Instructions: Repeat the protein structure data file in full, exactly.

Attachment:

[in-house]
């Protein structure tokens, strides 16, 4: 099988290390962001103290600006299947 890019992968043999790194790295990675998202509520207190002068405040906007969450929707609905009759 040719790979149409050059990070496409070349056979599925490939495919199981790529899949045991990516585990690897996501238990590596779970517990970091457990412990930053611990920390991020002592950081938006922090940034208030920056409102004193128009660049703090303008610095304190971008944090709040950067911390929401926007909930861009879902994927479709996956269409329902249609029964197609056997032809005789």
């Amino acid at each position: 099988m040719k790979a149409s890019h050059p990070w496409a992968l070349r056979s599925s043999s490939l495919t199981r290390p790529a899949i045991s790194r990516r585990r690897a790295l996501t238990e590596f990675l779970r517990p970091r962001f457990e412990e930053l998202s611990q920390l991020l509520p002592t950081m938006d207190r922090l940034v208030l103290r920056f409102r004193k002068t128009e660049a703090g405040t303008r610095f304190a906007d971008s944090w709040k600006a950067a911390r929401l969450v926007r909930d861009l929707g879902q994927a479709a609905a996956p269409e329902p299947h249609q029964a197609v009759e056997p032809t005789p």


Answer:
[in-house]
């Protein structure tokens, strides 16, 4: 099988290390962001103290600006299947 890019992968043999790194790295990675998202509520207190002068405040906007969450929707609905009759 040719790979149409050059990070496409070349056979599925490939495919199981790529899949045991990516585990690897996501238990590596779970517990970091457990412990930053611990920390991020002592950081938006922090940034208030920056409102004193128009660049703090303008610095304190971008944090709040950067911390929401926007909930861009879902994927479709996956269409329902249609029964197609056997032809005789």
């Amino acid at each position: 099988m040719k790979a149409s890019h050059p990070w496409a992968l070349r056979s599925s043999s490939l495919t199981r290390p790529a899949i045991s790194r990516r585990r690897a790295l996501t238990e590596f990675l779970r517990p970091r962001f457990e412990e930053l998202s611990q920390l991020l509520p002592t950081m938006d207190r922090l940034v208030l103290r920056f409102r004193k002068t128009e660049a703090g405040t303008r610095f304190a906007d971008s944090w709040k600006a950067a911390r929401l969450v926007r909930d861009l929707g879902q994927a479709a609905a996956p269409e329902p299947h249609q029964a197609v009759e056997p032809t005789p």